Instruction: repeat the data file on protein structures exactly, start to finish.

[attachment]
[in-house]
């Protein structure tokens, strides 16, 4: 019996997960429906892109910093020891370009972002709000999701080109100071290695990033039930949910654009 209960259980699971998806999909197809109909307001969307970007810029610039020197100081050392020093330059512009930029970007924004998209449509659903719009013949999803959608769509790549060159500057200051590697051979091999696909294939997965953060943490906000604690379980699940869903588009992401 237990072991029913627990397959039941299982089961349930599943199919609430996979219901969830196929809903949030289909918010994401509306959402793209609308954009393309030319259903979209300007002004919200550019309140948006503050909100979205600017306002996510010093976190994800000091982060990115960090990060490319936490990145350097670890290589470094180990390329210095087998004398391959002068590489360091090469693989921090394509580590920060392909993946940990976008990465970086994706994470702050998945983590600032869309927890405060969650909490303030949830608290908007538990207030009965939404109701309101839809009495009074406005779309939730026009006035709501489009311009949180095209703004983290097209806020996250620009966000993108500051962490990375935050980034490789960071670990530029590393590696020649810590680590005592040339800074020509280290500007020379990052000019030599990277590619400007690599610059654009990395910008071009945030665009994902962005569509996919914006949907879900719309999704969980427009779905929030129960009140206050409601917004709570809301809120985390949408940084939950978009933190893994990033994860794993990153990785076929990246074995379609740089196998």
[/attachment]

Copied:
[in-house]
């Protein structure tokens, strides 16, 4: 019996997960429906892109910093020891370009972002709000999701080109100071290695990033039930949910654009 209960259980699971998806999909197809109909307001969307970007810029610039020197100081050392020093330059512009930029970007924004998209449509659903719009013949999803959608769509790549060159500057200051590697051979091999696909294939997965953060943490906000604690379980699940869903588009992401 237990072991029913627990397959039941299982089961349930599943199919609430996979219901969830196929809903949030289909918010994401509306959402793209609308954009393309030319259903979209300007002004919200550019309140948006503050909100979205600017306002996510010093976190994800000091982060990115960090990060490319936490990145350097670890290589470094180990390329210095087998004398391959002068590489360091090469693989921090394509580590920060392909993946940990976008990465970086994706994470702050998945983590600032869309927890405060969650909490303030949830608290908007538990207030009965939404109701309101839809009495009074406005779309939730026009006035709501489009311009949180095209703004983290097209806020996250620009966000993108500051962490990375935050980034490789960071670990530029590393590696020649810590680590005592040339800074020509280290500007020379990052000019030599990277590619400007690599610059654009990395910008071009945030665009994902962005569509996919914006949907879900719309999704969980427009779905929030129960009140206050409601917004709570809301809120985390949408940084939950978009933190893994990033994860794993990153990785076929990246074995379609740089196998």